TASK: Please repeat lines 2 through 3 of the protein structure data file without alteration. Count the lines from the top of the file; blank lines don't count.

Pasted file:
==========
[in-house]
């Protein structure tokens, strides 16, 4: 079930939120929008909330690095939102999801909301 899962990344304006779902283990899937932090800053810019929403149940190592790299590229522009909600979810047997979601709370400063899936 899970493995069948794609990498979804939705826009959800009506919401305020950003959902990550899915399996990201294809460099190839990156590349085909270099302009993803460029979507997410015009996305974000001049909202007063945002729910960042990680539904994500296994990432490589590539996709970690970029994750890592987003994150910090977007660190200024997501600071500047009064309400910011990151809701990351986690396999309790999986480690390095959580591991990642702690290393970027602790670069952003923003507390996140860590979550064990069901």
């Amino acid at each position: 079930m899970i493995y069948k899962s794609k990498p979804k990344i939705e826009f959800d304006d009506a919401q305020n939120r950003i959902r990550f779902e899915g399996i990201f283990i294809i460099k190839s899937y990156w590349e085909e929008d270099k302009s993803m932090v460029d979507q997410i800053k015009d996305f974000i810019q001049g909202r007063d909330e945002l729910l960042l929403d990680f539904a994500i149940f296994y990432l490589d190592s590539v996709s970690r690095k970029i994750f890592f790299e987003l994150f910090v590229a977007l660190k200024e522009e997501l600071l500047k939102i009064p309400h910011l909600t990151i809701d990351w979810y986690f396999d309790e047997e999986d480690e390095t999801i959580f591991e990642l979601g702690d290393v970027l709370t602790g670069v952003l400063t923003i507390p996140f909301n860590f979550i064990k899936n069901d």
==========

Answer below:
């Protein structure tokens, strides 16, 4: 079930939120929008909330690095939102999801909301 899962990344304006779902283990899937932090800053810019929403149940190592790299590229522009909600979810047997979601709370400063899936 899970493995069948794609990498979804939705826009959800009506919401305020950003959902990550899915399996990201294809460099190839990156590349085909270099302009993803460029979507997410015009996305974000001049909202007063945002729910960042990680539904994500296994990432490589590539996709970690970029994750890592987003994150910090977007660190200024997501600071500047009064309400910011990151809701990351986690396999309790999986480690390095959580591991990642702690290393970027602790670069952003923003507390996140860590979550064990069901």
């Amino acid at each position: 079930m899970i493995y069948k899962s794609k990498p979804k990344i939705e826009f959800d304006d009506a919401q305020n939120r950003i959902r990550f779902e899915g399996i990201f283990i294809i460099k190839s899937y990156w590349e085909e929008d270099k302009s993803m932090v460029d979507q997410i800053k015009d996305f974000i810019q001049g909202r007063d909330e945002l729910l960042l929403d990680f539904a994500i149940f296994y990432l490589d190592s590539v996709s970690r690095k970029i994750f890592f790299e987003l994150f910090v590229a977007l660190k200024e522009e997501l600071l500047k939102i009064p309400h910011l909600t990151i809701d990351w979810y986690f396999d309790e047997e999986d480690e390095t999801i959580f591991e990642l979601g702690d290393v970027l709370t602790g670069v952003l400063t923003i507390p996140f909301n860590f979550i064990k899936n069901d």